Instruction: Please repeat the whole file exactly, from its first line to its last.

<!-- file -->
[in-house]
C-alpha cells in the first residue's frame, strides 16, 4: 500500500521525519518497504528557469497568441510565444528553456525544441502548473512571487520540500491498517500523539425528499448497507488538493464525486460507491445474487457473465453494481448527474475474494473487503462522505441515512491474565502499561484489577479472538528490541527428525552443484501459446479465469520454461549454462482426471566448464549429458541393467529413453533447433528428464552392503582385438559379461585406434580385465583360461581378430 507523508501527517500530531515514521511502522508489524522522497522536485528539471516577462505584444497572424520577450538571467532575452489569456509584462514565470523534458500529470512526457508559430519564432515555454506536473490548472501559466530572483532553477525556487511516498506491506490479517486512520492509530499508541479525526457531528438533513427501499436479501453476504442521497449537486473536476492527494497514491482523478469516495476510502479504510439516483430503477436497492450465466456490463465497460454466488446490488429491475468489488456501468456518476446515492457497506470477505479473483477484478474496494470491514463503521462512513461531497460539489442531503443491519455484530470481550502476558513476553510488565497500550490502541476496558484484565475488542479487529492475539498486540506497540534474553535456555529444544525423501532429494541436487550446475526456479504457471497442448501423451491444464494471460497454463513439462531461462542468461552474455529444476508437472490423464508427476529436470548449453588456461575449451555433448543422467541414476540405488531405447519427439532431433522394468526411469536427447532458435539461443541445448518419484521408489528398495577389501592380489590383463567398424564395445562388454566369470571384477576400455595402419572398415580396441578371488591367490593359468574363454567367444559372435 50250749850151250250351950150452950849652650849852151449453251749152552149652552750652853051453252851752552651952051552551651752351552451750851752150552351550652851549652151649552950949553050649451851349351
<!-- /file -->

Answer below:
[in-house]
C-alpha cells in the first residue's frame, strides 16, 4: 500500500521525519518497504528557469497568441510565444528553456525544441502548473512571487520540500491498517500523539425528499448497507488538493464525486460507491445474487457473465453494481448527474475474494473487503462522505441515512491474565502499561484489577479472538528490541527428525552443484501459446479465469520454461549454462482426471566448464549429458541393467529413453533447433528428464552392503582385438559379461585406434580385465583360461581378430 507523508501527517500530531515514521511502522508489524522522497522536485528539471516577462505584444497572424520577450538571467532575452489569456509584462514565470523534458500529470512526457508559430519564432515555454506536473490548472501559466530572483532553477525556487511516498506491506490479517486512520492509530499508541479525526457531528438533513427501499436479501453476504442521497449537486473536476492527494497514491482523478469516495476510502479504510439516483430503477436497492450465466456490463465497460454466488446490488429491475468489488456501468456518476446515492457497506470477505479473483477484478474496494470491514463503521462512513461531497460539489442531503443491519455484530470481550502476558513476553510488565497500550490502541476496558484484565475488542479487529492475539498486540506497540534474553535456555529444544525423501532429494541436487550446475526456479504457471497442448501423451491444464494471460497454463513439462531461462542468461552474455529444476508437472490423464508427476529436470548449453588456461575449451555433448543422467541414476540405488531405447519427439532431433522394468526411469536427447532458435539461443541445448518419484521408489528398495577389501592380489590383463567398424564395445562388454566369470571384477576400455595402419572398415580396441578371488591367490593359468574363454567367444559372435 50250749850151250250351950150452950849652650849852151449453251749152552149652552750652853051453252851752552651952051552551651752351552451750851752150552351550652851549652151649552950949553050649451851349351